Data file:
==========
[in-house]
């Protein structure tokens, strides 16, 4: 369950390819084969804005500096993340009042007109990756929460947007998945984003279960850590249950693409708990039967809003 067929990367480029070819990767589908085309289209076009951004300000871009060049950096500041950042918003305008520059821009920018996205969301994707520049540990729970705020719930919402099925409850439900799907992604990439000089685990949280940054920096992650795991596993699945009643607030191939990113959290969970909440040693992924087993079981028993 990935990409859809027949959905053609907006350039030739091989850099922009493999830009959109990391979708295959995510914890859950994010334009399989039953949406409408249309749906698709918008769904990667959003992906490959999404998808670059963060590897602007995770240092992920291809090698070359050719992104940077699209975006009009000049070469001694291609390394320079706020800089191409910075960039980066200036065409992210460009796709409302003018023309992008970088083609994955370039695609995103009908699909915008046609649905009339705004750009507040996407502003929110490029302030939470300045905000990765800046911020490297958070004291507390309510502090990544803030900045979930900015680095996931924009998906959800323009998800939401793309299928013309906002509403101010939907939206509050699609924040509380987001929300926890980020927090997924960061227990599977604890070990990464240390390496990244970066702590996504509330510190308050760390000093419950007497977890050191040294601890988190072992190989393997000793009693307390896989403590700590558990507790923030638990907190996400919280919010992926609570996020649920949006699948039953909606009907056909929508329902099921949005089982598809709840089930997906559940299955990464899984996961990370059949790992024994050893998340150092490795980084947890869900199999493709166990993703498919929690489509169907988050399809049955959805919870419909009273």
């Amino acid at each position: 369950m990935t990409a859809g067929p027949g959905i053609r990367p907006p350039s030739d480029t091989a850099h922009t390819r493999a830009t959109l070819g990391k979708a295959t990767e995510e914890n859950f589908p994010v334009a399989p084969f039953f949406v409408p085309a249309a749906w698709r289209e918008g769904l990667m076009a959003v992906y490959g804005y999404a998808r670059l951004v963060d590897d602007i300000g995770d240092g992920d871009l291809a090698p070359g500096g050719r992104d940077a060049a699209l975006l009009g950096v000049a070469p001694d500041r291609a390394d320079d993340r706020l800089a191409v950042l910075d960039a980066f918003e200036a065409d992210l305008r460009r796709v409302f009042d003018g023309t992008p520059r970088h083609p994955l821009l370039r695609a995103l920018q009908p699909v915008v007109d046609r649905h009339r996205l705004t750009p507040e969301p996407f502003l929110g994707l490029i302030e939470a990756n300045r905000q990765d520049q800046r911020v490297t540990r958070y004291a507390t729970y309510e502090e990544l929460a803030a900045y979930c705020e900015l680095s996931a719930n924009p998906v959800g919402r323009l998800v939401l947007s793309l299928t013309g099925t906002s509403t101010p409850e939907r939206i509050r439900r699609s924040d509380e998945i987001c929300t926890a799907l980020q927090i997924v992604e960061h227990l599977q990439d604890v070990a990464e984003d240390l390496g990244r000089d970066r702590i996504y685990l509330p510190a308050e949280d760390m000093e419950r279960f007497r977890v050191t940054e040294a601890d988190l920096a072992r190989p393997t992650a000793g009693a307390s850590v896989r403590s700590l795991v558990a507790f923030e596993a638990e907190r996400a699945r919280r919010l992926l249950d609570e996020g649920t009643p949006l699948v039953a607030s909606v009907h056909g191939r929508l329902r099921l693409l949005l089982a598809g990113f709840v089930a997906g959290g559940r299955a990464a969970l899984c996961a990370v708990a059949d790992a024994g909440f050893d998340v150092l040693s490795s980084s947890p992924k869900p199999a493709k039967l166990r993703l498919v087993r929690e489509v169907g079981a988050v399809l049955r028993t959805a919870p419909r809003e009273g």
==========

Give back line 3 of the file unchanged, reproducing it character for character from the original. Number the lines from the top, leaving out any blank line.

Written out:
């Amino acid at each position: 369950m990935t990409a859809g067929p027949g959905i053609r990367p907006p350039s030739d480029t091989a850099h922009t390819r493999a830009t959109l070819g990391k979708a295959t990767e995510e914890n859950f589908p994010v334009a399989p084969f039953f949406v409408p085309a249309a749906w698709r289209e918008g769904l990667m076009a959003v992906y490959g804005y999404a998808r670059l951004v963060d590897d602007i300000g995770d240092g992920d871009l291809a090698p070359g500096g050719r992104d940077a060049a699209l975006l009009g950096v000049a070469p001694d500041r291609a390394d320079d993340r706020l800089a191409v950042l910075d960039a980066f918003e200036a065409d992210l305008r460009r796709v409302f009042d003018g023309t992008p520059r970088h083609p994955l821009l370039r695609a995103l920018q009908p699909v915008v007109d046609r649905h009339r996205l705004t750009p507040e969301p996407f502003l929110g994707l490029i302030e939470a990756n300045r905000q990765d520049q800046r911020v490297t540990r958070y004291a507390t729970y309510e502090e990544l929460a803030a900045y979930c705020e900015l680095s996931a719930n924009p998906v959800g919402r323009l998800v939401l947007s793309l299928t013309g099925t906002s509403t101010p409850e939907r939206i509050r439900r699609s924040d509380e998945i987001c929300t926890a799907l980020q927090i997924v992604e960061h227990l599977q990439d604890v070990a990464e984003d240390l390496g990244r000089d970066r702590i996504y685990l509330p510190a308050e949280d760390m000093e419950r279960f007497r977890v050191t940054e040294a601890d988190l920096a072992r190989p393997t992650a000793g009693a307390s850590v896989r403590s700590l795991v558990a507790f923030e596993a638990e907190r996400a699945r919280r919010l992926l249950d609570e996020g649920t009643p949006l699948v039953a607030s909606v009907h056909g191939r929508l329902r099921l693409l949005l089982a598809g990113f709840v089930a997906g959290g559940r299955a990464a969970l899984c996961a990370v708990a059949d790992a024994g909440f050893d998340v150092l040693s490795s980084s947890p992924k869900p199999a493709k039967l166990r993703l498919v087993r929690e489509v169907g079981a988050v399809l049955r028993t959805a919870p419909r809003e009273g």